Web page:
Now what comes to mind as really fist-punching, and return to form for this album are the fantastic lyrics penned by Pete Wentz and co. It is so satisfying and gratifying to finally listen to what phrases and sentences the band have come around to since their hiatus, rather than cheap and cheesy throwaways on tracks like Death Valley. Of course there are minorities on this album (none other than Favourite Record), but all in all the lyrics finally do make sense and intertwine perfectly. In the track Jet Pack Blues, the relationship turns sour and as Patrick belts out an amazing chorus, the song tells of a tale where the girl of his dreams is telling him to come out of the dark and "come home". Along the second verse, what strikes as thunderous were the lines: "I've got those jet pack blues/fight of the light tonight and just stay with me/Honey don't you leave". The sincerity and the appreciation are as effective as they were pre-hiatus, and it's so good to have such diversity and augmentation to the songwriting once more.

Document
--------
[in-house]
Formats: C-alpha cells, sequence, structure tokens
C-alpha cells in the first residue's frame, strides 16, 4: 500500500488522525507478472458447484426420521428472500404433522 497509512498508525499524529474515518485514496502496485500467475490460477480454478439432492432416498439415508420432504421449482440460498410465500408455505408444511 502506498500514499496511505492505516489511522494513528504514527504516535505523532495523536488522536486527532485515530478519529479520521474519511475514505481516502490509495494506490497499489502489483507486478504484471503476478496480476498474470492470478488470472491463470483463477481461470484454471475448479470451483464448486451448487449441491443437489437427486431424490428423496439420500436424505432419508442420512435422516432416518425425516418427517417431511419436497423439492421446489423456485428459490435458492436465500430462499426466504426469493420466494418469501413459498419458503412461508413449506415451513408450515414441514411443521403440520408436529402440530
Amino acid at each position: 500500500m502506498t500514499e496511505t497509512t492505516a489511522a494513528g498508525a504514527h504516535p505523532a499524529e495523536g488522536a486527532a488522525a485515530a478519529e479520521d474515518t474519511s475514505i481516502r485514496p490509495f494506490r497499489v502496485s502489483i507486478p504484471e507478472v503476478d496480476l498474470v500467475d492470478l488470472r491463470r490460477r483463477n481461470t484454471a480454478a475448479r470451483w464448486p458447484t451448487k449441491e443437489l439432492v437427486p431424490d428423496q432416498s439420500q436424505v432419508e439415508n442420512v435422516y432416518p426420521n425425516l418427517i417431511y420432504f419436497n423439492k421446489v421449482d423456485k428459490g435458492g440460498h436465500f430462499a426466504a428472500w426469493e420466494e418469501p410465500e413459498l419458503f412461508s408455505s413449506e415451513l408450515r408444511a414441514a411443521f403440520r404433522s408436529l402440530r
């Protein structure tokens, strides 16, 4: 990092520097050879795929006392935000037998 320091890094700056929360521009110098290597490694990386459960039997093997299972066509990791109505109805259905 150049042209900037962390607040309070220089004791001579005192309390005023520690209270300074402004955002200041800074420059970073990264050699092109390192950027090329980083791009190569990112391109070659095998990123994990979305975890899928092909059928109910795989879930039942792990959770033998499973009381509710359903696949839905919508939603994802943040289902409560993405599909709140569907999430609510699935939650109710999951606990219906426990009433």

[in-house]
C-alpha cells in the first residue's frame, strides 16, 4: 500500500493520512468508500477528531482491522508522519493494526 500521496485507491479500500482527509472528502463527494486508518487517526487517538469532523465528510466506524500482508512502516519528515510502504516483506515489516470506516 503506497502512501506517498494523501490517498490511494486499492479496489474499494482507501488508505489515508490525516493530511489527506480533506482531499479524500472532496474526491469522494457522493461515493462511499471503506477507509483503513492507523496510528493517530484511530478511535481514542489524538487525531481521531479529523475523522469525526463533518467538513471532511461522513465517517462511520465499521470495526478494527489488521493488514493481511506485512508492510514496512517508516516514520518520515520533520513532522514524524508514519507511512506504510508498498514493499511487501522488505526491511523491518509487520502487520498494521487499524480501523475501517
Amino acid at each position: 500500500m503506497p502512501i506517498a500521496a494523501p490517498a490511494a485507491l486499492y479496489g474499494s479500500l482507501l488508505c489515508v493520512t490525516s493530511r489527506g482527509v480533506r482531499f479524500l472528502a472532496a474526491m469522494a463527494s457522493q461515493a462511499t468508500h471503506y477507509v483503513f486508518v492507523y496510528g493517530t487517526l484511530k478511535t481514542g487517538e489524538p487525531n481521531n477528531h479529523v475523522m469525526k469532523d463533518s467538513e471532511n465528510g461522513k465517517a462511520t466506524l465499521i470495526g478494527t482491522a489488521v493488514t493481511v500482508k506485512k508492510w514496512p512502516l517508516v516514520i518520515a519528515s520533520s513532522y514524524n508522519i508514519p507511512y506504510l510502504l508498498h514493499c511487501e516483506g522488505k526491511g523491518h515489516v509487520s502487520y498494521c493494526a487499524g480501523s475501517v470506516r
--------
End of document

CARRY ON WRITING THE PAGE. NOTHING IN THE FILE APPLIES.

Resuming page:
As always, Patrick's vocals are top notch as is in previous albums, and is no different than it was before. On tracks like Centuries, The Kids Aren't Alright and Irresistible, his high notes are hit well and his falsettos on Novocaine don't seem to become too annoying just like an artist of the past year (I'm looking at you Maroon 5). While that really needs no commending, it's good to hear Andy get some flashy plays with his drums considering he hasn't had much work to do when some songs require electronic drums or stale drum beats. He does fantastic in the album title track as well as Twin Skeleton's.